Since getting more reading done was one of my New Year’s resolutions, I’ve been on a bit of a reading kick lately. And after reading mostly YA novels all autumn, I found myself craving for some more serious and thought-provoking reads. Some of these books have been recommended by you (thanks Kelsey!), while some have just made such a splash that I had to pick them up.
5 THOUGHT-PROVOKING READS
This book is not something I would’ve picked up by myself, since it’s set on a desolate little island with a lighthouse. However, I was surprised as this book and its moral dilemmas kept me in its grip all the way to the end. Tom and Isabel have already lost two children, when one day a baby washes up to the shore of their island. And their lives are forever changed by the choices they make. It’s a hauntingly beautiful, tragic story that’s so eloquently written, that I actually had to dip into a dictionary a few times while reading it. I haven’t read a book like that in a long time.
I’ve read quite a few books about the Second World War (All the Light We Cannot See being my favourite). But it’s rare to find a war book written entirely from the point of view of women. The Nightingale is a story of two French sisters, one fighting with the resistance and one being forced to house a Nazi officer. It’s a brilliant description of the horrors of war. But also of the exceptional strength and bravery shown by people who refused to surrender. The only thing that bothered me, was the cover blurb of “Two sisters. One must be brave. One should be afraid.”. I spent the whole novel trying to figure out which is which.
This book is so beautiful, that’s it’s nearly impossible to put it into words. Just read it. For me truly great poetry is all about being able to express complex and difficult concepts in a simple and beautiful way, and this book does that perfectly. It’s not complicated or overly metaphorical, but simple and pure. The poems deal with things that we can all relate to. And have a heavy emphasis on heartache and the joys and sorrows of being a woman. It’s divided into four parts called the hurting, the loving, the breaking and the healing. The love chapter was naturally my favourite.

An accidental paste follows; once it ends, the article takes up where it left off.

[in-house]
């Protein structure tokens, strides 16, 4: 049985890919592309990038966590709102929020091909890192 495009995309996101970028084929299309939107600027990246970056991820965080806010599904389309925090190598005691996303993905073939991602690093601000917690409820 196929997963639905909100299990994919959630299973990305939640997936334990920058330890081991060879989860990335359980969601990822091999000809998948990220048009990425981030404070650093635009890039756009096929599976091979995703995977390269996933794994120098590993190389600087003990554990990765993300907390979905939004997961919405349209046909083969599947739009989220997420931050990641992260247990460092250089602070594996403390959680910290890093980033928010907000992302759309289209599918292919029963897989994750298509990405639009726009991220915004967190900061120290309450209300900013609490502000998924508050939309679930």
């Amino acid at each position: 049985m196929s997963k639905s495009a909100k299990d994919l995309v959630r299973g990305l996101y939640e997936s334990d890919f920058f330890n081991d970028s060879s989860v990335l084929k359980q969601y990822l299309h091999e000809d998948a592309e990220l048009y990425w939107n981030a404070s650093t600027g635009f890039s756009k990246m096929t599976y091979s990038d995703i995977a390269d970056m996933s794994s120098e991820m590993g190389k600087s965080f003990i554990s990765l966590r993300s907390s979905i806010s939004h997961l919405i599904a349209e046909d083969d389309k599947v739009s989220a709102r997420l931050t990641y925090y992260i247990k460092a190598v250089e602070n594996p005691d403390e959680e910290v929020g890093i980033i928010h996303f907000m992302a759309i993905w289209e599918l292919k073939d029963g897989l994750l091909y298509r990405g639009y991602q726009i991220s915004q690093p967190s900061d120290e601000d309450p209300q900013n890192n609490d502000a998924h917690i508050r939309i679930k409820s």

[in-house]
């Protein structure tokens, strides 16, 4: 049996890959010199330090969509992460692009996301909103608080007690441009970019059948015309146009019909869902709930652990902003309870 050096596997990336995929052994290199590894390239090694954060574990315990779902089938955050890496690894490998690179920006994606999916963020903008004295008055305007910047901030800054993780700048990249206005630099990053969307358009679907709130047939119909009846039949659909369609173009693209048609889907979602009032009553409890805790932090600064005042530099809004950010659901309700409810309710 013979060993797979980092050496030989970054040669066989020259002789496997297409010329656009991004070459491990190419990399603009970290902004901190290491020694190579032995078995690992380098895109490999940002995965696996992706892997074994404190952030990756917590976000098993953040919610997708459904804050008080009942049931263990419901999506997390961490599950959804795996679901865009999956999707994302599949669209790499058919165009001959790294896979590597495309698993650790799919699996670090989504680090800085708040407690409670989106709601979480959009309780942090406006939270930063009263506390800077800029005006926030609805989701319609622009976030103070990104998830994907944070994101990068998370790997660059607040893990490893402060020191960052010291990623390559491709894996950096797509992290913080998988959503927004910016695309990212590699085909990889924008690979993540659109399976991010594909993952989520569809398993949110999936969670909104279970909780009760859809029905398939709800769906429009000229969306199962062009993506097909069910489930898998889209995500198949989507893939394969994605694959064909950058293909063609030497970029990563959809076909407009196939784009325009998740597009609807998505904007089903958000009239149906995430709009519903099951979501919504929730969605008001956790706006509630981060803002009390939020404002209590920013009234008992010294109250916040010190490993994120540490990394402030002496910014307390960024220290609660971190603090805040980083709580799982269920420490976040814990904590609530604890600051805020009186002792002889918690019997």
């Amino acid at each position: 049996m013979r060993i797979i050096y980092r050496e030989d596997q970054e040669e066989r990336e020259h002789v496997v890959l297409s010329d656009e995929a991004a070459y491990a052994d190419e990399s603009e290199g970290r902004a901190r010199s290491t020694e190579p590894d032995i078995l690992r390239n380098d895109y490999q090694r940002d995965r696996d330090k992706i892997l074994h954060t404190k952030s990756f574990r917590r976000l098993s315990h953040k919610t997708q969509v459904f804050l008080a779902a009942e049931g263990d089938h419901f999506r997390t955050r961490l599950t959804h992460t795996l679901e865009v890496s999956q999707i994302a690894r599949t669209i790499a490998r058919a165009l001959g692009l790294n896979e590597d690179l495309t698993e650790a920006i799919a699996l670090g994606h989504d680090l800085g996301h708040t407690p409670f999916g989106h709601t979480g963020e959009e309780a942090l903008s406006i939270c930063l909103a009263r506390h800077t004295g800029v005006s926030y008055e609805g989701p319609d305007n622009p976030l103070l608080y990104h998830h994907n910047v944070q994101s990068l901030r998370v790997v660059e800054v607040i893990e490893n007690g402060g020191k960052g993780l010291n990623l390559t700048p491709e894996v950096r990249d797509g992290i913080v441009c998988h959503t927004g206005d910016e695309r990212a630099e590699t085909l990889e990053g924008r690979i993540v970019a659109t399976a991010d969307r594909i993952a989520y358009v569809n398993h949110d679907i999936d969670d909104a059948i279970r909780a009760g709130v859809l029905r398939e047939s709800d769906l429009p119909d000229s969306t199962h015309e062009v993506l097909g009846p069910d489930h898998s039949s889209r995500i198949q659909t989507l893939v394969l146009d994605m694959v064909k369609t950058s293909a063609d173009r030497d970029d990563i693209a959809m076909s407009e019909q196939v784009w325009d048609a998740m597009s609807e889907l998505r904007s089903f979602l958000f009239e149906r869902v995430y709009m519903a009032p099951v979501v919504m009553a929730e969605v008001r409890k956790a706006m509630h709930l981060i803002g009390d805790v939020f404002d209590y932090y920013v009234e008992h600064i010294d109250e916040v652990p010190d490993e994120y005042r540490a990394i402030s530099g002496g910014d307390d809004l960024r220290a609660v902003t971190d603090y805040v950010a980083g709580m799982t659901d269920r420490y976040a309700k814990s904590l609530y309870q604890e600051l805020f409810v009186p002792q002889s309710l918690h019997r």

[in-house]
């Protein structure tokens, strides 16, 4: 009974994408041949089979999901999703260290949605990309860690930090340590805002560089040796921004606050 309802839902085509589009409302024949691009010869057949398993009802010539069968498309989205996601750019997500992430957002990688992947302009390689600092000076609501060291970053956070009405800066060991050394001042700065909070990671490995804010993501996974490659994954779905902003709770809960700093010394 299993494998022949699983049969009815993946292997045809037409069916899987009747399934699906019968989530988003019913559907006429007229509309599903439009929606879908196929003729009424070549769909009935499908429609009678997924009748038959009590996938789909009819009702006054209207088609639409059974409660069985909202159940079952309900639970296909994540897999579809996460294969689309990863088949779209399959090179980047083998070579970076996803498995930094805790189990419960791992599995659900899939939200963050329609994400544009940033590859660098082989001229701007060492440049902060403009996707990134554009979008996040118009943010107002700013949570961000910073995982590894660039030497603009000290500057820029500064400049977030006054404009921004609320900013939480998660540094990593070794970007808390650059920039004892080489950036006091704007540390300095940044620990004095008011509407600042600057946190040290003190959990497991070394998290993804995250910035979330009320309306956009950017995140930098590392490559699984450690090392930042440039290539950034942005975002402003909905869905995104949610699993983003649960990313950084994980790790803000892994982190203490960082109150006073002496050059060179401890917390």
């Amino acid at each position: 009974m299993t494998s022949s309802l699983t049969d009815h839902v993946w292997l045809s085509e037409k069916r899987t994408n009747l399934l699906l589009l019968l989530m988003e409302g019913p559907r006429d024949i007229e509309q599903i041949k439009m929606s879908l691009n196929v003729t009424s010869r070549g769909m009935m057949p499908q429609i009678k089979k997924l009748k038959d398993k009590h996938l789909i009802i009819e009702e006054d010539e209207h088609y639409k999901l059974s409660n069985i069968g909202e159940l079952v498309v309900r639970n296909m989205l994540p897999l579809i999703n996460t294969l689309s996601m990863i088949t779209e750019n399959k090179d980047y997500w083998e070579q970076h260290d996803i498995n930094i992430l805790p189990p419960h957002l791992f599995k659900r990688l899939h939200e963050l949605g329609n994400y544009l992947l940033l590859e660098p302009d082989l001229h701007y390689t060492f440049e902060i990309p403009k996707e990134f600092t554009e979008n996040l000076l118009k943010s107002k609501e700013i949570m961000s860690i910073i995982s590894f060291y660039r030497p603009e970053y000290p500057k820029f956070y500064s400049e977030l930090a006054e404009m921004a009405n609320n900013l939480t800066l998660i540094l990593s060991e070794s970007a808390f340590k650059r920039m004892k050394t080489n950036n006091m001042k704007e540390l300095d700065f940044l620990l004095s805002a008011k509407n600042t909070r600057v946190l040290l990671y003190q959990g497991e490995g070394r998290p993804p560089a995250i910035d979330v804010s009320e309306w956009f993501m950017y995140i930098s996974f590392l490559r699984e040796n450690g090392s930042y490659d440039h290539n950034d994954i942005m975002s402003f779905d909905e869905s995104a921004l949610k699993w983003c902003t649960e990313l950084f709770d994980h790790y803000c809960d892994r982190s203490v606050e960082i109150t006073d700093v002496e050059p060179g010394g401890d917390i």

I was probably the last person on Earth to read this book, but I just wasn’t interested in the premise. However, I was hooked as soon as a picked it up. Based on true events, Wild is the story of a young woman who loses her way after losing her mother. To put herself back together she decides to embark on a three month long hike across America. From the first pages on this book is raw, even brutal at times, but there’s also something beautifully peaceful about it. Reading one woman’s inner monologue of when she tries to put the pieces of her life together was both heartbreaking and inspirational.
This book rocked my world, and it’s definitely not one I’ll be forgetting any time soon. When I first read the introduction that was full of praises for both Paul’s person & prose, I thought that there’s no way the book could live up to it. But it did even more than that. Paul Kalanithi was a neurosurgeon, literature enthusiast, an exceptional writer and, based on this book, an exceptional human being. When Breath Becomes Air is his experience of being both a doctor and a cancer patient. It’s a beautifully written memoir filled with his ponderings on the meaning of life & death.
Have you read any great thought-provoking reads lately?